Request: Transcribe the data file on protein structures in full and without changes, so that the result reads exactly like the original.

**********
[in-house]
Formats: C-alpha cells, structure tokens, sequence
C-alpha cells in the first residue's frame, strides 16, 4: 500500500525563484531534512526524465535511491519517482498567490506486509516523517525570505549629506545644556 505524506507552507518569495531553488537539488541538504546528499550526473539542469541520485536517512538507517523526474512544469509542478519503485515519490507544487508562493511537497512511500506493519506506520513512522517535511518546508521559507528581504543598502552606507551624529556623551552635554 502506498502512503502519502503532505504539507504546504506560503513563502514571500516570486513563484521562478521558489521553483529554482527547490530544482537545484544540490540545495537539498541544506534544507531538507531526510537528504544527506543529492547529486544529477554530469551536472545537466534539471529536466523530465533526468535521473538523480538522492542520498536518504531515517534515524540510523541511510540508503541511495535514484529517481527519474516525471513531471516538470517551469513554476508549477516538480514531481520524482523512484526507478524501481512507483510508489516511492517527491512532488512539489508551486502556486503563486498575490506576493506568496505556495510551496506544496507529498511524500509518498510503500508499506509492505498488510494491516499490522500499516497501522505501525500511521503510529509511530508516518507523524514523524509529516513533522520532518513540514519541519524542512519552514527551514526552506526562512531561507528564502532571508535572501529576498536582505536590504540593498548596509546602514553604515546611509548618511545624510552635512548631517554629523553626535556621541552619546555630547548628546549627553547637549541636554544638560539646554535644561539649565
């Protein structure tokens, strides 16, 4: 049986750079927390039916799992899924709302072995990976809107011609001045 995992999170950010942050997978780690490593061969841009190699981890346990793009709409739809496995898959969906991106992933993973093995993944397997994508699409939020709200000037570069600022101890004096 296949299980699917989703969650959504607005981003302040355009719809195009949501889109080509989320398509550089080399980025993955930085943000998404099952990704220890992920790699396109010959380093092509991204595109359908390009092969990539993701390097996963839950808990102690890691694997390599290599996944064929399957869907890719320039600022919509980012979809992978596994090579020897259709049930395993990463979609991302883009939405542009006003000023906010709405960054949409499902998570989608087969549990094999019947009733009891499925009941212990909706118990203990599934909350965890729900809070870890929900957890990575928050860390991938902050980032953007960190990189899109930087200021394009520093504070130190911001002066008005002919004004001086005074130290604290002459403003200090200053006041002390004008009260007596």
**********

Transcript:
[in-house]
Formats: C-alpha cells, structure tokens, sequence
C-alpha cells in the first residue's frame, strides 16, 4: 500500500525563484531534512526524465535511491519517482498567490506486509516523517525570505549629506545644556 505524506507552507518569495531553488537539488541538504546528499550526473539542469541520485536517512538507517523526474512544469509542478519503485515519490507544487508562493511537497512511500506493519506506520513512522517535511518546508521559507528581504543598502552606507551624529556623551552635554 502506498502512503502519502503532505504539507504546504506560503513563502514571500516570486513563484521562478521558489521553483529554482527547490530544482537545484544540490540545495537539498541544506534544507531538507531526510537528504544527506543529492547529486544529477554530469551536472545537466534539471529536466523530465533526468535521473538523480538522492542520498536518504531515517534515524540510523541511510540508503541511495535514484529517481527519474516525471513531471516538470517551469513554476508549477516538480514531481520524482523512484526507478524501481512507483510508489516511492517527491512532488512539489508551486502556486503563486498575490506576493506568496505556495510551496506544496507529498511524500509518498510503500508499506509492505498488510494491516499490522500499516497501522505501525500511521503510529509511530508516518507523524514523524509529516513533522520532518513540514519541519524542512519552514527551514526552506526562512531561507528564502532571508535572501529576498536582505536590504540593498548596509546602514553604515546611509548618511545624510552635512548631517554629523553626535556621541552619546555630547548628546549627553547637549541636554544638560539646554535644561539649565
């Protein structure tokens, strides 16, 4: 049986750079927390039916799992899924709302072995990976809107011609001045 995992999170950010942050997978780690490593061969841009190699981890346990793009709409739809496995898959969906991106992933993973093995993944397997994508699409939020709200000037570069600022101890004096 296949299980699917989703969650959504607005981003302040355009719809195009949501889109080509989320398509550089080399980025993955930085943000998404099952990704220890992920790699396109010959380093092509991204595109359908390009092969990539993701390097996963839950808990102690890691694997390599290599996944064929399957869907890719320039600022919509980012979809992978596994090579020897259709049930395993990463979609991302883009939405542009006003000023906010709405960054949409499902998570989608087969549990094999019947009733009891499925009941212990909706118990203990599934909350965890729900809070870890929900957890990575928050860390991938902050980032953007960190990189899109930087200021394009520093504070130190911001002066008005002919004004001086005074130290604290002459403003200090200053006041002390004008009260007596």